Research advances in DNA sequencing, bioinformatics, and interrogation of the human genome are providing new tools to: expand our capabilities on the analysis of minute, severely compromised samples; expand our capacity to resolve complex mixtures; and, analyze and interpret new identity, ancestry and phenotype genomic markers from evidentiary samples. The implementation of these transformative tools and markers require the generation of new knowledge relative to understanding the mechanisms of DNA deposition and transfer and new powerful bioinformatic tools.
The mission of this third Gordon Research Conference (GRC) on Forensic Analysis of Human DNA is to create an international forum that fosters open discussions of cutting-edge topics at the forefront of human identification research as well as to support and inspire the next generation of forensic science research scientists.
Topics to be presented and discussed by thought leaders and discussed by attendees will include genetic genealogy, advances using haploid markers, understanding the impact of activity level on deposition and transfer, approaches to tissue source attribution, and molecular research on age, ancestry, and appearance. In addition, focus will be placed on aspects of the DNA-based identification process that includes research on the impact of new bioinformatics and data science advances, human factors and effects of cognitive bias and in areas beyond genomics such as proteomic genotyping.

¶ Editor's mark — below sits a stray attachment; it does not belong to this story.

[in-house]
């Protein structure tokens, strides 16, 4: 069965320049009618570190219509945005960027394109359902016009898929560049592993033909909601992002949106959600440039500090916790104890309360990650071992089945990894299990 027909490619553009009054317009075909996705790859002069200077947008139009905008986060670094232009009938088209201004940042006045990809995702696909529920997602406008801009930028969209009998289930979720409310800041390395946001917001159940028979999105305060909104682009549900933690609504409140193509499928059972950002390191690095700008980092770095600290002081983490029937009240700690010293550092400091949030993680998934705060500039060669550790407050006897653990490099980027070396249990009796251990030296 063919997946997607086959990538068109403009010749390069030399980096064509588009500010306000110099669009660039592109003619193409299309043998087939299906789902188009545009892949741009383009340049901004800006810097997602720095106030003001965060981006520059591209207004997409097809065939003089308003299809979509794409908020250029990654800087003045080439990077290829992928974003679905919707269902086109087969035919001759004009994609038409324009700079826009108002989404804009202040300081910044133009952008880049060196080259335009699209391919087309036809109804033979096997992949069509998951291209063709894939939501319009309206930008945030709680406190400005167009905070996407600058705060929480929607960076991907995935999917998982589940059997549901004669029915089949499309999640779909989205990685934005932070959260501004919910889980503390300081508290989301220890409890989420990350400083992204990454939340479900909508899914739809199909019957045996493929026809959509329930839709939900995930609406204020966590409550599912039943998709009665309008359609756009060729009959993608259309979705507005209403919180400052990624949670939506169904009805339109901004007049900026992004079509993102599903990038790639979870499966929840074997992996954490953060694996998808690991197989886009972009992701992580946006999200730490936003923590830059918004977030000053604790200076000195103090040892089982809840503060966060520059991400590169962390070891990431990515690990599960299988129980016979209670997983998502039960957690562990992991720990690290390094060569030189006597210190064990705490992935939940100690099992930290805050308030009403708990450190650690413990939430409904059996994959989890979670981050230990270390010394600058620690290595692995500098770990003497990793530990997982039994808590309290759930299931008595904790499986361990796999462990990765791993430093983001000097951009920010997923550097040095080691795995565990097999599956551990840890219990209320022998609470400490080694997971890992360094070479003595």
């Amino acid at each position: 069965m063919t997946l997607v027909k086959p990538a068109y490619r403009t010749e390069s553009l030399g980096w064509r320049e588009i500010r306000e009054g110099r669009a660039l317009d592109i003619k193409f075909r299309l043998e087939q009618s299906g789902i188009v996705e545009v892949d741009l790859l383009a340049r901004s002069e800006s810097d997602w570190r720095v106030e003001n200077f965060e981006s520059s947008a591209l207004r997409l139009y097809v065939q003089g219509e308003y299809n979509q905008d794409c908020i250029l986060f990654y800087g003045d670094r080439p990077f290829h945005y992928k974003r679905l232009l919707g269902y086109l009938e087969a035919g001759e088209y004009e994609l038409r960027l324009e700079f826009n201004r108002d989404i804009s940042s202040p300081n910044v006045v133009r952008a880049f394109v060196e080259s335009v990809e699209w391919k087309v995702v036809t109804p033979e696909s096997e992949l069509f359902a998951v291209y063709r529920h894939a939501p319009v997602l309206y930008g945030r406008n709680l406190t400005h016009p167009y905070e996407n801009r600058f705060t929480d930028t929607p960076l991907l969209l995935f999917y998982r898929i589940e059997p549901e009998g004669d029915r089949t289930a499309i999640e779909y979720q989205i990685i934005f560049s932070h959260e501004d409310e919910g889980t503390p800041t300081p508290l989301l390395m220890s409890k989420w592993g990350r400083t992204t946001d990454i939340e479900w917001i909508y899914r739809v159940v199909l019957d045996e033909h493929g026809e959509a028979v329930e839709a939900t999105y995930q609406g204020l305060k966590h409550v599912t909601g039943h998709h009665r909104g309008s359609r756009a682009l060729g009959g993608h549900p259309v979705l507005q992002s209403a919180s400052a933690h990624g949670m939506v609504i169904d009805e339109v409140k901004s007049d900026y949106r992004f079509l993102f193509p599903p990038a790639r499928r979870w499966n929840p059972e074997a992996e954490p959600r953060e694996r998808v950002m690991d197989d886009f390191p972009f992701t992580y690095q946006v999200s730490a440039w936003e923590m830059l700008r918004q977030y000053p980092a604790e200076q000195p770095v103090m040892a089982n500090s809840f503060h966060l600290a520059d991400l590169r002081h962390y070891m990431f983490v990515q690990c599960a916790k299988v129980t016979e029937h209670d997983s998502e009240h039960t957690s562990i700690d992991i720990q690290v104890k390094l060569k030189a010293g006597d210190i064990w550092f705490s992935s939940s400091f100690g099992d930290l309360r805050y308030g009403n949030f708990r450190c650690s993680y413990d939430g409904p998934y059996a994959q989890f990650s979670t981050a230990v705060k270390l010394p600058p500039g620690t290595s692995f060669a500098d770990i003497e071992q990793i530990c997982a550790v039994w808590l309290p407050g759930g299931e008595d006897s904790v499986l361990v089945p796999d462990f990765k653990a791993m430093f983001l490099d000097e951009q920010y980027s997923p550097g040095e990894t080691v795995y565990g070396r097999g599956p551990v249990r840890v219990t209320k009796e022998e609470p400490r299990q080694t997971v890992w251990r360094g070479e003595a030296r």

The comprehensive presentations by thought leaders, and the allotted post-talk discussion time, unparalleled in non-GRC conferences, promotes sharing of ideas and unique interactions between young and senior researchers. These interactions will shape the future of the field and help form the next generation of investigators. In addition, this year our conference will include a Power Hour forum to discuss challenges women face in forensic science and issues of diversity and inclusion. This is an all-inclusive gathering, open to all, with the goal of supporting the professional growth of all members of the scientific community by providing an open forum that enables discussion and facilitates mentoring, networking, and community building.
The conference invites practitioners and researchers at all levels to actively participate in the discussion of all of these topics. Immediately preceding the GRC, the two-day Gordon Research Seminar (GRS) on Forensic Analysis of Human DNA will be held. This meeting offers the ideal setting for early-career research students to interact and exchange knowledge, methods, and experiences in the rapidly developing field of forensic DNA analysis.
The conference will consist of nine sessions, on the topics listed below. The conference chair is currently developing their preliminary program, which will include the names of the invited speakers and discussion leaders for each of these sessions. Please check back regularly for updates to this information.
- Activity Level Research and Impact on Forensic Reporting
- Tissue Source Attribution: Epigenetic, microRNA and mRNA Approaches to Attribution
- Age, Ancestry and Appearance Prediction
- Proteomic, Methylomic and Microbiomics
- Bioinformatics and Data Science
- Addressing Human Factors and Confirmation Bias in Forensic DNA Analysis
- Keynote Session: Unbounded External Insights: Forensic Applications of New Genetic and Biomedical Technologies
- Forensic Genetic Genealogy: Inferring Identity with Long-Range Familial Searches
- Haploid and Alternate Autosomal Forensic Markers